Objective: The purpose of this study was to examine the feasibility of developing and administering a patient adherence survey to assess self-reported adherence to treatment recommendations from a chiropractic doctor within an academic health center.
Methods: The survey items were developed by the authors and vetted by the university's students and faculty, who serve as health care practitioners at an academic health center. Adult patients with spine pain who were seen by a doctor of chiropractic at an academic health center were included in this survey study. A 32-item survey was administered between October 2019 and March 2020.
Results: A total of 62 respondents completed the anonymous survey. We found that 89% of respondents adhered to their clinic appointments. Although 82% of respondents said that their doctor's recommendation made sense, only 44% reported completely following treatment recommendations for at-home stretching and exercise.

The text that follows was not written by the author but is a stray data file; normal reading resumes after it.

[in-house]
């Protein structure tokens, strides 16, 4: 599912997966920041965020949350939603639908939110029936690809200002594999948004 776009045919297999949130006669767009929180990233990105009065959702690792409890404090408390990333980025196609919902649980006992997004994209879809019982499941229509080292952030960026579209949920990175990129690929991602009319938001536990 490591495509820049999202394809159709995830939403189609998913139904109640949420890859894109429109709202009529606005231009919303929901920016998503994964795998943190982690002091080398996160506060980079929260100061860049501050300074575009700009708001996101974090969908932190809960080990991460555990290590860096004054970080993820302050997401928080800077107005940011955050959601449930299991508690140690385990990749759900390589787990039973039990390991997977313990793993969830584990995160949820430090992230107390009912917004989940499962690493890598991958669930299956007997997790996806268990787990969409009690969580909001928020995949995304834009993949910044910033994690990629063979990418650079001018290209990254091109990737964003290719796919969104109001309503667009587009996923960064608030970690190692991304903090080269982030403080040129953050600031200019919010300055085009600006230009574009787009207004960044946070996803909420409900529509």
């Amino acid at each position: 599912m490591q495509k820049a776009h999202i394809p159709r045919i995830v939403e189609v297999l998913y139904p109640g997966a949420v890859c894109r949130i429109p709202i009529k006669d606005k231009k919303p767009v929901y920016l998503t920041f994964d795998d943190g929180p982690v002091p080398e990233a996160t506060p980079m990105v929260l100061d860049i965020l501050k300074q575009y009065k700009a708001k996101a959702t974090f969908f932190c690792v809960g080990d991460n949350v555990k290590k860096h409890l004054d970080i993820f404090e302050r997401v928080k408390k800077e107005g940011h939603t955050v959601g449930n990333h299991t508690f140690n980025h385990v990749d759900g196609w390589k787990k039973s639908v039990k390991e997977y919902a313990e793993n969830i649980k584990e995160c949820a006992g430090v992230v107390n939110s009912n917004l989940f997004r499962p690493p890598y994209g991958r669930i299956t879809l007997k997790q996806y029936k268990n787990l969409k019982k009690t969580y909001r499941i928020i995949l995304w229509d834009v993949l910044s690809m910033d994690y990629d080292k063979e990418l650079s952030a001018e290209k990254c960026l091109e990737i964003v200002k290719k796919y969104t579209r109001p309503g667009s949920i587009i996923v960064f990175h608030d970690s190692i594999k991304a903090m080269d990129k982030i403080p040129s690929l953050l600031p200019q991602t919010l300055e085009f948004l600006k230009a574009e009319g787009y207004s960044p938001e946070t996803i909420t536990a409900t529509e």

Conclusion: This study determined that it is feasible to assess patient self-reported adherence to chiropractic treatment within an academic health center setting. In our sample we found that although patient adherence to clinic appointments was high, adherence to treatments was not.
Author keywords: Chiropractic; Surveys and Questionnaires
Author affiliations: SB, JMW: Health Services Research, Southern California University of Health Sciences, Whittier, California; RR: Southern California University of Health Sciences, Whittier, California; IC: RAND Corporation, Santa Monica, California
Corresponding author: Serena Bezdjian—SerenaBezdjian@scuhs.edu
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